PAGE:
Right next to the planned resort is Penghu's former landfill. Wang began to gradually turn the landfill into a park when still serving as mayor of Magong City. Today, the island's former eyesore has become a popular recreational park for the locals. Wang even created an artificial hill that protects the area against the notoriously violent northeastly winds that blast across Penghu during autumn and winter.
Liu Shyh-fang, head of the Research, Development and Evaluation Commission of the Kaohsiung City Government, observes that Wang, a former finance official, is very adept at using limited administrative resources.
Wang correctly reckoned that the waste incinerators in Kaohsiung City enjoyed surplus capacity. So he teamed up with the Environmental Protection Administration and appealed to the homeland ties of the more than 400,000 Kaohsiung residents who hail from Penghu to put pressure on the Kaohsiung City government. Eventually, Kaohsiung mayor Chen Chu agreed to let Penghu ship its waste to Kaohsiung for incineration – even though the two politicians belong to rival parties. Now that Penghu sends 56 tons of waste per day to Kaohsiung, waste disposal is no longer a major headache for the island county.
Penghu County has the second highest number of library books per capita in Taiwan. Wang again showed his resourcefulness by opening elementary and junior high school libraries for use by the general public.
On the other hand, Penghu has the highest ratio of senior citizens – 14 percent – due to the severe exodus of young people. Every day the county government distributes free lunches and dinners to people over 65 who live alone. Social workers deliver the meals directly to their doorsteps. Wang often tastes the meals himself to ensure they meet the nutritional needs of older people and are cooked soft enough for easy chewing. The county spends NT$50 million per year on this senior meal delivery service, which Wang also views as a means of making life easier for the elderly, while reassuring those who were forced to leave their aged relatives behind.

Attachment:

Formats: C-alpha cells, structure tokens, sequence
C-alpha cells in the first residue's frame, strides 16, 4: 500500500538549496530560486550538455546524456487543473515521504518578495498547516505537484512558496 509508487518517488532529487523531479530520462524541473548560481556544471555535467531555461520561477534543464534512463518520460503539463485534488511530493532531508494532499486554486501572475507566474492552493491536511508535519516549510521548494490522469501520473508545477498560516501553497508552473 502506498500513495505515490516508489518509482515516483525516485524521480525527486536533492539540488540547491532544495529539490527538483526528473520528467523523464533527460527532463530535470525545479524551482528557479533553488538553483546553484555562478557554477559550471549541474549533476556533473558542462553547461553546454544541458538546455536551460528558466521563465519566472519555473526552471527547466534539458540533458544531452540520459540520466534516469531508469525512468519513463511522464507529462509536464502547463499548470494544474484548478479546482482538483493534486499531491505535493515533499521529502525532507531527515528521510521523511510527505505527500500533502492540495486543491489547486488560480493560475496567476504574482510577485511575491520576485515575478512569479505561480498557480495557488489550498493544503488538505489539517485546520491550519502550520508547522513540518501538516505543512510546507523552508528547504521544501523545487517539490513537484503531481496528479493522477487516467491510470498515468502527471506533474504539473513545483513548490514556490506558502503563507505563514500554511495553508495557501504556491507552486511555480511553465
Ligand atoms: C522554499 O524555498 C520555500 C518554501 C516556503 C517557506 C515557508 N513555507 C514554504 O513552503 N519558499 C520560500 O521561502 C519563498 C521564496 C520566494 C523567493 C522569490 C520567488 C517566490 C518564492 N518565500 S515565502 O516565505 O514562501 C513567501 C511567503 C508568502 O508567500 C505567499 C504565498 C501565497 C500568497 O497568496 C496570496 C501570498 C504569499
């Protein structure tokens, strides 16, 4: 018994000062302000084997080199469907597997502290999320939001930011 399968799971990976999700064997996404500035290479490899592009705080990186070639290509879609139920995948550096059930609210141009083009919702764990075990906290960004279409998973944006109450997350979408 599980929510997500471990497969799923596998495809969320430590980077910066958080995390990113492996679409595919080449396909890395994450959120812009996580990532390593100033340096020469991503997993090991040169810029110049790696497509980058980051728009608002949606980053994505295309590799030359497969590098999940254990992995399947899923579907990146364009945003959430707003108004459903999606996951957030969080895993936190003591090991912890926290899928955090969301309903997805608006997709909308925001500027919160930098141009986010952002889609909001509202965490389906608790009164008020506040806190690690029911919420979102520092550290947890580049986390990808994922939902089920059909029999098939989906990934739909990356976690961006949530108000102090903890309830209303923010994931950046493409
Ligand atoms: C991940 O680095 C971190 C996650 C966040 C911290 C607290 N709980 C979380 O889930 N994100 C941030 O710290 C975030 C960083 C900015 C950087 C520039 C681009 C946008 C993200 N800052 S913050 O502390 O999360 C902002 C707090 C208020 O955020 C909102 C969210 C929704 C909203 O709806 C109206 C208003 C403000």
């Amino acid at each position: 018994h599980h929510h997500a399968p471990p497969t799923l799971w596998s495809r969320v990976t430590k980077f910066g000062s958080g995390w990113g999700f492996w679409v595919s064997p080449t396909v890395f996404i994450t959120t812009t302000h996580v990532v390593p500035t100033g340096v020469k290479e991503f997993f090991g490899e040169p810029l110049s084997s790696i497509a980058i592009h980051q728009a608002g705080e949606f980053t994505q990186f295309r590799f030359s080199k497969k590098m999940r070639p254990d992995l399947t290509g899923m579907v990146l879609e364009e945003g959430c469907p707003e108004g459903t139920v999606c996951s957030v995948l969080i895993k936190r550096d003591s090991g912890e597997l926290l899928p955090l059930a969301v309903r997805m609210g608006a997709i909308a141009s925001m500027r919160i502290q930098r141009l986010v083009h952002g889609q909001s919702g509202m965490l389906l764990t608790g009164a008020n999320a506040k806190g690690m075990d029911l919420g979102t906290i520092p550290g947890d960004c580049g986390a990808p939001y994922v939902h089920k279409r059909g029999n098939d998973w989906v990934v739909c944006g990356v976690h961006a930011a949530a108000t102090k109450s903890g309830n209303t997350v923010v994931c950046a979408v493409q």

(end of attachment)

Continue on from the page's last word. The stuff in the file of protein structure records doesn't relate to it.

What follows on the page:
Political Future Staked on Gambling Referendum
With 500,000 visitors per year, Penghu's tourism resources are already stretched to their limit. But Wang firmly believes that Penghu has the potential to become a resort island serving millions of travelers every year.
On Sept. 26 Penghu will come to a crossroads, when residents decide by referendum whether they truly want gambling casinos on their island. For Wang, the casino project is the greatest gamble in his political career.
"Penghu won't go the way of Macao – our model is Singapore," says Wang, constantly trying to reassure those who fear that the island might become a playground for organized crime like the former Portuguese enclave. He is eager to point out that gambling casinos will account for just 5 percent of the floor space of the entire development project and that gambling will be just one and not the only attraction drawing tourists to the Chrysanthemum Island.
Moreover, he expects that once Baisha Township, a cluster of barren islands north of Penghu's main island, has been transformed into a special tourism and gaming zone, Penghu will even see visitors during the winter when outdoor activities are affected by the winds. Wang asserts that if Penghu's air, sea and land transportation networks are upgraded accordingly, "our visitor target will not be just one million – we'll go for three or even four million!"
However, while Wang paints a rosy picture of Penghu's future as a casino resort, anti-gambling slogans on banners along the streets of Magong City indicate that opposition among the islanders is still quite strong. Unfazed by these public demonstrations of dissent, Wang confidently predicts that the referendum will pass.
Translated from the Chinese by Susanne Ganz
Penghu at a Glance
Surface area: 126.9 square kilometers
Population: 95,000 people
Overall Ranking in County and City Survey: No. 6
Governance: No. 1
Education: No. 3
Chinese Version: 澎湖縣 右手推博奕 左手推孝心